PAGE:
Anticipation has the opposite effect, turning awareness upon the next moment in time and collapsing it, thereby shutting out any delocalization effects. This is why using a psychomantium requires non-anticipation of results. The ego being a creature of linear time and thus anticipation naturally hinders such efforts, though the very nature of trance involves temporary dissolution or forgetting of the ego.

Besides viewing images of the subconscious, a psychomantium also encourages viewing other realms and entities within them. This happens both through images in the mind’s eye overlaid upon the visual field during light trance, and vivid “hallucinatory” images during deeper levels of trance. Although I require more practice, I have seen both types – the latter type is equivalent to dreaming with open eyes. The possibility that one can view other realms through scrying is supported by the fact that it works better during new and full moons – times when the veil between realms is naturally thinner (see the Moon Phase research note further down this page).

Now, the problem with building a psychomantium is finding room to build a large felt tent and gathering the material to sew one together. Fortunately, once you know the basics of how a psychomantium works, you can optimize with alternatives:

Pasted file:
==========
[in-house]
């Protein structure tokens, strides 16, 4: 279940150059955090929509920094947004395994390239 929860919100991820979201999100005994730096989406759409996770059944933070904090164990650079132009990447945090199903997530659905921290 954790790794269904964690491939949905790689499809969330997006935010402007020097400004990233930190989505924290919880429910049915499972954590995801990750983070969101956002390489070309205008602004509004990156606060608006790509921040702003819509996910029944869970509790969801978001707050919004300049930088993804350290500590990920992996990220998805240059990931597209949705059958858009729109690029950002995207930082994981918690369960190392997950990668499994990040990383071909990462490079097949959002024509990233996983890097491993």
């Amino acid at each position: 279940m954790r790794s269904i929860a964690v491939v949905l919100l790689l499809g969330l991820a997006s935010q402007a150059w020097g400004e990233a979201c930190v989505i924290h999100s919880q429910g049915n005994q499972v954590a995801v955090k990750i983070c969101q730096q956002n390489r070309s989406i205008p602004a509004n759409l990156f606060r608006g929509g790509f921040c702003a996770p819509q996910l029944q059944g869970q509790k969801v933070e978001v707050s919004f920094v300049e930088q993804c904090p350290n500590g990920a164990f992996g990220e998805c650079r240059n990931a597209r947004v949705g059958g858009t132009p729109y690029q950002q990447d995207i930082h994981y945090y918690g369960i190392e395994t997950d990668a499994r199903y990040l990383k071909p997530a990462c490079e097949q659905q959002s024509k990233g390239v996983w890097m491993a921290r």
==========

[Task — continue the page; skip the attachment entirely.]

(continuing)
Instead of a swivel mirror, use a black scrying mirror. These consist of large picture frames whose glass has the inner side spray painted black. This creates a shiny black surface equivalent to a standard mirror pointed toward dark felt, but is a lot cheaper to make. To induce a Ganzfeld Effect, goggles can be worn that limit the visual field to a narrow tunnel in which the black mirror can be seen. For the flicker, candles may be used with the ceiling fan turned on, though a safer alternative would involve a flickering nightlight or rapidly flashing array of LEDs. [Note: there may be something to a chaotic rhythm to the flickering, as Peruvian Whistling Vessels – when whistled as a group – produce a chaotic beat frequency that strongly induces trance. The chaos, unpredictable by the linear mind, tires its anticipatory tendencies]. And lastly, binaural beats or shamanic drum sounds can help entrain brainwaves for quicker trance state, although one must be careful about the lingering effects of such induction methods.

I’m writing this for informational purposes only. If you’re thinking about trying it, better read up on the subject as scrying out of ignorance can lead to the same problems as using a Ouija board out of ignorance. In all likelihood you’ll give it a shot, get frustrated after a few failed attempts, and give it up. But patience and non-anticipation are the only way to get results. If this intrigues you, check out the links below. (Oddly enough, in junior high I built and experimented with a scrying mirror without ever having read about such things before, and it later came up in the Cass transcripts so my interest in scrying is more than passing).

Further reading:

Mirror Scrying – from Shaman’s Cave
Making a Black Mirror
General Scrying Links